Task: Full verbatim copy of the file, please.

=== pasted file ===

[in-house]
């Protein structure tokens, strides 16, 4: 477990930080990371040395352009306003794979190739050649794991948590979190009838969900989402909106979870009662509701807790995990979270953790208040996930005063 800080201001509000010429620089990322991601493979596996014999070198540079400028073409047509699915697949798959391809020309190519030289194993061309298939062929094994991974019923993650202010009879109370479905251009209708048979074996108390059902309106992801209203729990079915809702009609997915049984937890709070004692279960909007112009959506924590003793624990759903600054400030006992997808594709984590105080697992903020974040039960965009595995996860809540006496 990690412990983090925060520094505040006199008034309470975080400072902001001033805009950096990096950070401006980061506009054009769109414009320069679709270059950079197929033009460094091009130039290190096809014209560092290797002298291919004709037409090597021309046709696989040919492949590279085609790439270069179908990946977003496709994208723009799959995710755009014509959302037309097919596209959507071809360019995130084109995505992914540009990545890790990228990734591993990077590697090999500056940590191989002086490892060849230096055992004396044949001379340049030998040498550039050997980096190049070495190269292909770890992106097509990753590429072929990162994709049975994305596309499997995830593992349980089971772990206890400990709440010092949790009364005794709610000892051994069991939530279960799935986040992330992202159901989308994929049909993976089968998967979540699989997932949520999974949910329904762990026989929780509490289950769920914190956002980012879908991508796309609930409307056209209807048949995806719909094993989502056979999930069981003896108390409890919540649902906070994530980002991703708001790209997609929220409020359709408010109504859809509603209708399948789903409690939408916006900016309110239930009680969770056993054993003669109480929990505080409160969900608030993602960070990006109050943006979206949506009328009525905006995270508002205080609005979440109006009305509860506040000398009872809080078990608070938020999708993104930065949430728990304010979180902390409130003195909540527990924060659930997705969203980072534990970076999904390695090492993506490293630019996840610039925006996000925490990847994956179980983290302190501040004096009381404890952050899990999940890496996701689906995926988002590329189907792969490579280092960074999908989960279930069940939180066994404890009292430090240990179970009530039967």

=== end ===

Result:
[in-house]
């Protein structure tokens, strides 16, 4: 477990930080990371040395352009306003794979190739050649794991948590979190009838969900989402909106979870009662509701807790995990979270953790208040996930005063 800080201001509000010429620089990322991601493979596996014999070198540079400028073409047509699915697949798959391809020309190519030289194993061309298939062929094994991974019923993650202010009879109370479905251009209708048979074996108390059902309106992801209203729990079915809702009609997915049984937890709070004692279960909007112009959506924590003793624990759903600054400030006992997808594709984590105080697992903020974040039960965009595995996860809540006496 990690412990983090925060520094505040006199008034309470975080400072902001001033805009950096990096950070401006980061506009054009769109414009320069679709270059950079197929033009460094091009130039290190096809014209560092290797002298291919004709037409090597021309046709696989040919492949590279085609790439270069179908990946977003496709994208723009799959995710755009014509959302037309097919596209959507071809360019995130084109995505992914540009990545890790990228990734591993990077590697090999500056940590191989002086490892060849230096055992004396044949001379340049030998040498550039050997980096190049070495190269292909770890992106097509990753590429072929990162994709049975994305596309499997995830593992349980089971772990206890400990709440010092949790009364005794709610000892051994069991939530279960799935986040992330992202159901989308994929049909993976089968998967979540699989997932949520999974949910329904762990026989929780509490289950769920914190956002980012879908991508796309609930409307056209209807048949995806719909094993989502056979999930069981003896108390409890919540649902906070994530980002991703708001790209997609929220409020359709408010109504859809509603209708399948789903409690939408916006900016309110239930009680969770056993054993003669109480929990505080409160969900608030993602960070990006109050943006979206949506009328009525905006995270508002205080609005979440109006009305509860506040000398009872809080078990608070938020999708993104930065949430728990304010979180902390409130003195909540527990924060659930997705969203980072534990970076999904390695090492993506490293630019996840610039925006996000925490990847994956179980983290302190501040004096009381404890952050899990999940890496996701689906995926988002590329189907792969490579280092960074999908989960279930069940939180066994404890009292430090240990179970009530039967």